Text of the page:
Java List Example (Arraylist realization)


import java.util.*;

public class ArrayListExample2 {
   public static void main(String[] args) {
       List<String> myFriendsList = new ArrayList();
       //we created list of some objects 
       System.out.println( "the size of myList before init = " + myFriendsList.size());
       myFriendsList.add("Alex");
       myFriendsList.add("Tanya");
       myFriendsList.add("Veloxy");
       myFriendsList.add("Alex");
       myFriendsList.add("Andrew");
       System.out.println(myFriendsList);
       System.out.println( "the size of myList after init = " + myFriendsList.size());

       myFriendsList.add("Ihor");
       System.out.println(myFriendsList);
       System.out.println("the size of my list = " +  myFriendsList.size());


       //here the program will print out the first appearance of "Alex" element
       System.out.println(myFriendsList.indexOf("Alex"));
       //program will print out the first appearance of "Alex" element starting from the element 0

       myFriendsList.remove(3);
       System.out.println(myFriendsList.get(3));
       System.out.println("after removing one of Alex's there is only one Alex: " + myFriendsList);
       System.out.println(myFriendsList.get(1));



       myFriendsList.clear();
       System.out.println("the size of the vector after clear method = " +  myFriendsList.size());

   }
}
Here is the output of this program:
the size of myList before init = 0 [Alex, Tanya, Veloxy, Alex, Andrew] the size of myList after init = 5 [Alex, Tanya, Veloxy, Alex, Andrew, Ihor] the size of my list = 6 0 Andrew after removing one of Alex's there is only one Alex: [Alex, Tanya, Veloxy, Andrew, Ihor] Tanya the size of the vector after clear method = 0 Process finished with exit code 0

How LinkedList works

In a LinkedList, the elements are actually links in the same chain. Each element, in addition to the data it stores, has a link to the previous and next element. These links allow you to navigate from one element to another. The iterator supports traversal in both directions. Implements methods for getting, removing, and inserting at the beginning, middle, and end of a list. Allows you to add any elements including null. LinkedList implements two interfaces — not only List, but also Deque. This provides the ability to create a bidirectional queue from any elements, even null. Each object placed in the linked list is a node (node). Each node contains an element, a link to the previous and next node. In fact, the linked list consists of a sequence of nodes, each of which is designed to store an object of the type defined when it was created.

Code Example


import java.util.*;
public class LinkedListTest {

       public static void main(String args[]){

           List myLinkedList= new LinkedList<Integer>();
           myLinkedList.add(1);
           myLinkedList.add(2);
           myLinkedList.add(4);
           System.out.println("three added elements: " + myLinkedList);
           myLinkedList.add(5);
           myLinkedList.remove(1);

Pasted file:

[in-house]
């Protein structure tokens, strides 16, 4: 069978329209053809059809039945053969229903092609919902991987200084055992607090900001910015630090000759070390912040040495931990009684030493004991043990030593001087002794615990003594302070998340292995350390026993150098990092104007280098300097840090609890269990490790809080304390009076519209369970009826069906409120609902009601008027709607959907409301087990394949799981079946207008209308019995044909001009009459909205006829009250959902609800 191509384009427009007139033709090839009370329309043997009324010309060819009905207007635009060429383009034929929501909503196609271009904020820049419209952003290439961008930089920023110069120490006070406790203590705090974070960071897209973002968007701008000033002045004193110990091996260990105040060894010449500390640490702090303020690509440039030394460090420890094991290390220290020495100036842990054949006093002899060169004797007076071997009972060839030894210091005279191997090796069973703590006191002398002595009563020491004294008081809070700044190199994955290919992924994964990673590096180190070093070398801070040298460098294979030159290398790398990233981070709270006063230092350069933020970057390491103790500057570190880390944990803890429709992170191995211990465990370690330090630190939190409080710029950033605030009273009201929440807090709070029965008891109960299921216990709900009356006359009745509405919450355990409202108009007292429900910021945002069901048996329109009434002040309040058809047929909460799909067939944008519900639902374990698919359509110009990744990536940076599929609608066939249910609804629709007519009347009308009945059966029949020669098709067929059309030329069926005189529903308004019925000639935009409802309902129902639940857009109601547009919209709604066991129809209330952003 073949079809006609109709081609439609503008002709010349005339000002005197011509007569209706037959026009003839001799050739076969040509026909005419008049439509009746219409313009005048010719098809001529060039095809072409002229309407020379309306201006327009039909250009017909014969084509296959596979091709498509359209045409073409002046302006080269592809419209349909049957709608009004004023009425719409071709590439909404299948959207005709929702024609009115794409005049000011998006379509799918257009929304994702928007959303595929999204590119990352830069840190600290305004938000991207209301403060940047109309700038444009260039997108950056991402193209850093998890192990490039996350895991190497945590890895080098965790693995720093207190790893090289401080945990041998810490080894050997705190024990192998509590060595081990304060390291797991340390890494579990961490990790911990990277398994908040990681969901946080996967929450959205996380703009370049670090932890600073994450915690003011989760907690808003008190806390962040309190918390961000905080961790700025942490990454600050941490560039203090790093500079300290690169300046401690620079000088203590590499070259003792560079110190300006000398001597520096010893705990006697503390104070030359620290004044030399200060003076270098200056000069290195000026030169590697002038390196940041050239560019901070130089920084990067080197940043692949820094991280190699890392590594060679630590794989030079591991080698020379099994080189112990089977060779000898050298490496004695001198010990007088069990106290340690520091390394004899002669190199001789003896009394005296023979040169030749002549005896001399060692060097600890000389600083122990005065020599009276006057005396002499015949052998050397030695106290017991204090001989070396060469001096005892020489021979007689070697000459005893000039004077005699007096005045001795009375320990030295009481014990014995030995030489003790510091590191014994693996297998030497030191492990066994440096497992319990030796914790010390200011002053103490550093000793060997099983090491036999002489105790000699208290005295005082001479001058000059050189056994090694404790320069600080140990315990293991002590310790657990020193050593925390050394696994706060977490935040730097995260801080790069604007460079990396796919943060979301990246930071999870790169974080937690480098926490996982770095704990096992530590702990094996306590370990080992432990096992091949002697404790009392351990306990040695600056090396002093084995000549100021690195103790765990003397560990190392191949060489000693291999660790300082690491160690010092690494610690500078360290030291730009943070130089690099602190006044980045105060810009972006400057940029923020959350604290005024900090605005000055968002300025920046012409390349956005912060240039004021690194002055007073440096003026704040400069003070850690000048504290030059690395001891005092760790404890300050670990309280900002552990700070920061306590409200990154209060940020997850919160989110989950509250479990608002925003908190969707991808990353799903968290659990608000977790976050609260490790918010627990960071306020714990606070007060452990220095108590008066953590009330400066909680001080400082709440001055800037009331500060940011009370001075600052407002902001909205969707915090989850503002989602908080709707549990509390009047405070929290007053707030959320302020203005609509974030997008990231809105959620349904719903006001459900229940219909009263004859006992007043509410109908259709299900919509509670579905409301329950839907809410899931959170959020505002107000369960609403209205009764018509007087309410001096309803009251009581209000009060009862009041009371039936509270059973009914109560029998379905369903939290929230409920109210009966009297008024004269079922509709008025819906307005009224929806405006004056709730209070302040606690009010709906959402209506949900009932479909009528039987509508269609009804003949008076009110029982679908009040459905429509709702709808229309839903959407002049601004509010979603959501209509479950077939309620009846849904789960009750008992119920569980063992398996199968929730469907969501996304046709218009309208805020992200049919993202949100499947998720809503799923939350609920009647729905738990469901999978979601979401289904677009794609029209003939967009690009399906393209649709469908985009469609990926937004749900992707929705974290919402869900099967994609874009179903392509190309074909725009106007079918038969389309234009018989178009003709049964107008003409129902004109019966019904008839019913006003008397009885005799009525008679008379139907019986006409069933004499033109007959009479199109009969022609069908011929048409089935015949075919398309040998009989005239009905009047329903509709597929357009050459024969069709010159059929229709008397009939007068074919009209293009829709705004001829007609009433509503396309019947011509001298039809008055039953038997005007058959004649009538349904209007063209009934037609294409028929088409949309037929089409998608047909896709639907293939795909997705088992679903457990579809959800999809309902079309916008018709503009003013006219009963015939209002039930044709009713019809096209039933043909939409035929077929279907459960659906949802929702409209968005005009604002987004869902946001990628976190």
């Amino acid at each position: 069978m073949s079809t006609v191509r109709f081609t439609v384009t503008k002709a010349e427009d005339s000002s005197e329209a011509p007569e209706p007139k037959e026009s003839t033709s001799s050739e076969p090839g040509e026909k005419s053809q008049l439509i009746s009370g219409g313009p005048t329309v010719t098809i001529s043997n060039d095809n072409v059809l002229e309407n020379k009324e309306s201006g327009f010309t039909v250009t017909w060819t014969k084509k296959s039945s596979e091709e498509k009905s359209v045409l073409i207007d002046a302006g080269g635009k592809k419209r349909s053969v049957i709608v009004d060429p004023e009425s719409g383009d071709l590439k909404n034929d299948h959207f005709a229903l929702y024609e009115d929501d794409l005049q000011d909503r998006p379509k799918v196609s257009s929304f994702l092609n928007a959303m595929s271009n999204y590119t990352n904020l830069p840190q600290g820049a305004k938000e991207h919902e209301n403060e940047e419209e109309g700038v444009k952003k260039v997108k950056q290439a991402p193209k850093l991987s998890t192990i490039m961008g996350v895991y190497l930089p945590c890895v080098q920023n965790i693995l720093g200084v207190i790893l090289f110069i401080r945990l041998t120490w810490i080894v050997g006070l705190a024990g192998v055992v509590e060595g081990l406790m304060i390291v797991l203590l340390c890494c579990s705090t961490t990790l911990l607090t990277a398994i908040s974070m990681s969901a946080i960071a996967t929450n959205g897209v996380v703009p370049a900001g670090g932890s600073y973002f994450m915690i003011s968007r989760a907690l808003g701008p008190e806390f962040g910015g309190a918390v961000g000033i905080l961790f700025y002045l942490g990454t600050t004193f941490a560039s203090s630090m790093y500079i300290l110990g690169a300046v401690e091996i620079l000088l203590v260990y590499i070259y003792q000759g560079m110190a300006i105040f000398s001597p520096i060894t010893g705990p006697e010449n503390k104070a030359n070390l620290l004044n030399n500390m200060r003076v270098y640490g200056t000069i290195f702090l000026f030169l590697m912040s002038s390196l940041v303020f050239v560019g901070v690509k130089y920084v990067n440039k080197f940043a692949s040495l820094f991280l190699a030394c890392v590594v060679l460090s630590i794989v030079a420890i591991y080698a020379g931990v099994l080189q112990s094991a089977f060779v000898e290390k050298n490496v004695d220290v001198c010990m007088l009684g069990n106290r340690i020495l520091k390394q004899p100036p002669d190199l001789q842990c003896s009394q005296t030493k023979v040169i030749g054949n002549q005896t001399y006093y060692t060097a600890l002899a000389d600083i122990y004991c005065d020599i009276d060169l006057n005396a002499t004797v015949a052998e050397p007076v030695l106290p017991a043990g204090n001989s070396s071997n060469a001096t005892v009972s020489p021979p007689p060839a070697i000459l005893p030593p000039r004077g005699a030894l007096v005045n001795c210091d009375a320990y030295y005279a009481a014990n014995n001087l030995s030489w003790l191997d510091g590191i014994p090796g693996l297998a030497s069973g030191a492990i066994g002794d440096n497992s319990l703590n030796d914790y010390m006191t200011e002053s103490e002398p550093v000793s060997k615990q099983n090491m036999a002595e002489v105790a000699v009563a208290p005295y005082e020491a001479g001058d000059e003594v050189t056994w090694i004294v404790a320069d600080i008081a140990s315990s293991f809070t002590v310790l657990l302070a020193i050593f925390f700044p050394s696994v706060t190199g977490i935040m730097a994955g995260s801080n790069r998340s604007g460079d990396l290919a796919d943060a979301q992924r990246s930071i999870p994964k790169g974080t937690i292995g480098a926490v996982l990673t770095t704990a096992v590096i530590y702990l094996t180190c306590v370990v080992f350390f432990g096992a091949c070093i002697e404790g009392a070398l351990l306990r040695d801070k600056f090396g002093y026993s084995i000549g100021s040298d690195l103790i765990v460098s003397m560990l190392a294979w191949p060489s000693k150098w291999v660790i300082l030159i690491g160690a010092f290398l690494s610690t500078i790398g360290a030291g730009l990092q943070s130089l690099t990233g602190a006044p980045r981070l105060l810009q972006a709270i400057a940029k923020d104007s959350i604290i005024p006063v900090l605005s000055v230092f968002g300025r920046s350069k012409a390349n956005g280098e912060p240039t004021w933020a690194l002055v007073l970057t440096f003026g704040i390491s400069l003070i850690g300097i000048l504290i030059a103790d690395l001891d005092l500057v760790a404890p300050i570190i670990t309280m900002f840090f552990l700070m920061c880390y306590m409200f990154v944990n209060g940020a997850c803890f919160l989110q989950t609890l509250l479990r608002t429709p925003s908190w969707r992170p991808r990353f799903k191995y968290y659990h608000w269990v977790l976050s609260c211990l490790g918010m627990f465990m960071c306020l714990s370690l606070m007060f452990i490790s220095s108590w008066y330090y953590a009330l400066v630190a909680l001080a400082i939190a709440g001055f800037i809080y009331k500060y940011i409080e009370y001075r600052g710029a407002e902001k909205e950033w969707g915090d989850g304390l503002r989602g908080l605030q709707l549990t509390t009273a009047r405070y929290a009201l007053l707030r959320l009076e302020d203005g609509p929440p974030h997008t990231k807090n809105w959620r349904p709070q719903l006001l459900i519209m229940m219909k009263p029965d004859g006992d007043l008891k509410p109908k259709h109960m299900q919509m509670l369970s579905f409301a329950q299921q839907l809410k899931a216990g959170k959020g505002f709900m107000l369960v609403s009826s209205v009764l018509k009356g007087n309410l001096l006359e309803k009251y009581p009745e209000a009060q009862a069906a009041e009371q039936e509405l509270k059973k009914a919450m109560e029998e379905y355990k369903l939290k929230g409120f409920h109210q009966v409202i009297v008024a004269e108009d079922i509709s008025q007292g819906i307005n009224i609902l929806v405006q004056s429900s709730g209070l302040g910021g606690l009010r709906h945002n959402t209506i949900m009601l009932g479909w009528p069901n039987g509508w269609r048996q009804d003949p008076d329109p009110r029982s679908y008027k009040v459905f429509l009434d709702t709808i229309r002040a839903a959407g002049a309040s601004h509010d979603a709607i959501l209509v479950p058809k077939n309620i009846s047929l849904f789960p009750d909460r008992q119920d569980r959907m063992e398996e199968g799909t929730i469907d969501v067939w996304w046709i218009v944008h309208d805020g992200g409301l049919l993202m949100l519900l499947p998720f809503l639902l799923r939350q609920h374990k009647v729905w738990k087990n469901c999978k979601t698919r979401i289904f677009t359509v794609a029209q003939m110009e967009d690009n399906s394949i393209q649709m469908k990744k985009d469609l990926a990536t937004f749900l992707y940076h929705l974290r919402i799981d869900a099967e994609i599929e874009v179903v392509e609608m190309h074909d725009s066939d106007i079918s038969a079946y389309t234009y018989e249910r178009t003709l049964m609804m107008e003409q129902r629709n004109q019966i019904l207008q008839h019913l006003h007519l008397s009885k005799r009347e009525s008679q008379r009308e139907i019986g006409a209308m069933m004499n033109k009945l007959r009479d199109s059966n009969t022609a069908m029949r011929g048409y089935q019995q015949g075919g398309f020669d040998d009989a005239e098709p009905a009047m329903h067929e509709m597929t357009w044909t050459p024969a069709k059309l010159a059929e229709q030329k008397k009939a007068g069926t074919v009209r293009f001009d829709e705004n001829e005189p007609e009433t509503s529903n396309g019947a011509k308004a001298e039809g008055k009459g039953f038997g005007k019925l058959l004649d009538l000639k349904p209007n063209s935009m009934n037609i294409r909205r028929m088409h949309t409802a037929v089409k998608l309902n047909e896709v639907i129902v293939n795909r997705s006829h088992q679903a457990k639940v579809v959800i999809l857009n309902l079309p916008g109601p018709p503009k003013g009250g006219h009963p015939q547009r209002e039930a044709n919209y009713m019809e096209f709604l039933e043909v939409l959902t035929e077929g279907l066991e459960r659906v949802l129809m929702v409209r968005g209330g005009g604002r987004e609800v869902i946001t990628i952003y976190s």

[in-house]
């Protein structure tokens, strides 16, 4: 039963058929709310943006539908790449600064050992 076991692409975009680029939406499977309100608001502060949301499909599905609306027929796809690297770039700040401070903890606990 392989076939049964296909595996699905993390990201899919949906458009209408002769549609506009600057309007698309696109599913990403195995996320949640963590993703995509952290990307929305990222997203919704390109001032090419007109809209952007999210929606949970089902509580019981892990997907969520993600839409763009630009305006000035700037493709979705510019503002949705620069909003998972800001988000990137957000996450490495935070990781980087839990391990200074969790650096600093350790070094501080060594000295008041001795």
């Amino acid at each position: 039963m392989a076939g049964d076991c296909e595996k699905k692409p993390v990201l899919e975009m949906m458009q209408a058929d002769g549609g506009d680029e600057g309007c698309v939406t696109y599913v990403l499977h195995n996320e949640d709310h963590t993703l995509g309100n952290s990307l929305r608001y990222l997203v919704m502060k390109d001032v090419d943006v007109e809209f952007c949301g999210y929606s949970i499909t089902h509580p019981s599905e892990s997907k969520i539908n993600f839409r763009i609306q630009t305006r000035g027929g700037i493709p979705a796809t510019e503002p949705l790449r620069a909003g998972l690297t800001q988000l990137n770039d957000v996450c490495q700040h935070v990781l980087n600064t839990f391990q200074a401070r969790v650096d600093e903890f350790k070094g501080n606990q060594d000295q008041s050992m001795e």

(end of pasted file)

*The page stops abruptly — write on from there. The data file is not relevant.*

System.out.println(myLinkedList);
           myLinkedList.size(); //3
           
           //add new element at the specified position:
           myLinkedList.add(2,7);
           System.out.println(myLinkedList);
                }
       }
The output is here:
three added elements: [1, 2, 4] [1, 4, 5] [1, 4, 7, 5]
Java List - 11

Vector Code Example

Vector is also a dynamic array realization and is very similar to ArrayList, but synchronized and has some legacy methods that the collection framework does not contain. Here is a simple example of this class usage.

import java.util.Vector;

public class VectorExample1 {

   public static void main(String[] args) {
       Vector vector = new Vector();
       System.out.println("the size of the empty vector = " +  vector.size());
       vector.add("Alex");
       vector.add("Tanya");
       vector.add("Andrew");
       System.out.println(vector);
       vector.add("Alex");
       vector.add("Ihor");
       System.out.println(vector);
       System.out.println("the size of the vector = " +  vector.size());
       System.out.println("the first element of the vector = " + vector.firstElement());

       //here the program will print out the first appearance of "Johnny" element
       System.out.println(vector.indexOf("Andrew"));
       //program will print out the first appearance of "Johnny" element starting from the element 1
       System.out.println(vector.indexOf("Alex", 1));
       System.out.println(vector);
       vector.clear();
       System.out.println("the size of the vector after clear method = " +  vector.size());

   }
}
The output is:
the size of the empty vector = 0 [Alex, Tanya, Andrew] [Alex, Tanya, Andrew, Alex, Ihor] the size of the vector = 5 the first element of the vector = Alex 2 3 [Alex, Tanya, Andrew, Alex, Ihor] the size of the vector after clear method = 0 Process finished with exit code 0

Java Stack class code Example


import java.util.Stack;

public class StackTest {
   public static void main(String[] args) {
       Stack stack = new Stack();
       System.out.println(stack.isEmpty());
       stack.add("Paul");
       stack.add("Johnny");
       stack.add("Alex");
       System.out.println(stack.isEmpty());
       stack.push("Andrew");
       System.out.println(stack);
       stack.pop();
       System.out.println(stack);
   }
}
Stack has not only add() and remove() methods but also push and pop, they are classical for such data structure. The stack obeys the rule “first in, last out” — this is such an anti-queue. Therefore, the pop operation pops the element that was last placed on the stack. Here is the output of our example:
true false [Paul, Johnny, Alex, Andrew] [Paul, Johnny, Alex]